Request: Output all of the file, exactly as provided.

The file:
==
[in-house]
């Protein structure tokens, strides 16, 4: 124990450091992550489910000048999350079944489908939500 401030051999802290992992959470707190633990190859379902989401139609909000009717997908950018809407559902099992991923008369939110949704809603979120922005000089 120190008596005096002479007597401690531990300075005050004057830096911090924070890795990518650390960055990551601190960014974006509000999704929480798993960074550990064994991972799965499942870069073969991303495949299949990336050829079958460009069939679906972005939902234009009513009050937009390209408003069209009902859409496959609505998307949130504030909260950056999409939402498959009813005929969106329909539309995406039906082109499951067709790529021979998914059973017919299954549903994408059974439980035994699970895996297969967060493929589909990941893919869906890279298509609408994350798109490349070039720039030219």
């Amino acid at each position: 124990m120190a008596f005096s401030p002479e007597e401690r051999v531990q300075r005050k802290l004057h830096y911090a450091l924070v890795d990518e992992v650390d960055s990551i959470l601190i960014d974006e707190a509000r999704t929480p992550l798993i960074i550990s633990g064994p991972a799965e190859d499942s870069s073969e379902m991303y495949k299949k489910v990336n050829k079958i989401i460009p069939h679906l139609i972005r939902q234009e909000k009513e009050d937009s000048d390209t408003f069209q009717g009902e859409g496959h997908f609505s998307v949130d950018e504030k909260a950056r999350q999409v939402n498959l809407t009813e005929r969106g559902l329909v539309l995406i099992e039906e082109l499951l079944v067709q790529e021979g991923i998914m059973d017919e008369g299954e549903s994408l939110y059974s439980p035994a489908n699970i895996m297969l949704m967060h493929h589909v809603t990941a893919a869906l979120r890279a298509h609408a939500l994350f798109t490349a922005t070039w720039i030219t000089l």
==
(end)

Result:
[in-house]
């Protein structure tokens, strides 16, 4: 124990450091992550489910000048999350079944489908939500 401030051999802290992992959470707190633990190859379902989401139609909000009717997908950018809407559902099992991923008369939110949704809603979120922005000089 120190008596005096002479007597401690531990300075005050004057830096911090924070890795990518650390960055990551601190960014974006509000999704929480798993960074550990064994991972799965499942870069073969991303495949299949990336050829079958460009069939679906972005939902234009009513009050937009390209408003069209009902859409496959609505998307949130504030909260950056999409939402498959009813005929969106329909539309995406039906082109499951067709790529021979998914059973017919299954549903994408059974439980035994699970895996297969967060493929589909990941893919869906890279298509609408994350798109490349070039720039030219």
């Amino acid at each position: 124990m120190a008596f005096s401030p002479e007597e401690r051999v531990q300075r005050k802290l004057h830096y911090a450091l924070v890795d990518e992992v650390d960055s990551i959470l601190i960014d974006e707190a509000r999704t929480p992550l798993i960074i550990s633990g064994p991972a799965e190859d499942s870069s073969e379902m991303y495949k299949k489910v990336n050829k079958i989401i460009p069939h679906l139609i972005r939902q234009e909000k009513e009050d937009s000048d390209t408003f069209q009717g009902e859409g496959h997908f609505s998307v949130d950018e504030k909260a950056r999350q999409v939402n498959l809407t009813e005929r969106g559902l329909v539309l995406i099992e039906e082109l499951l079944v067709q790529e021979g991923i998914m059973d017919e008369g299954e549903s994408l939110y059974s439980p035994a489908n699970i895996m297969l949704m967060h493929h589909v809603t990941a893919a869906l979120r890279a298509h609408a939500l994350f798109t490349a922005t070039w720039i030219t000089l």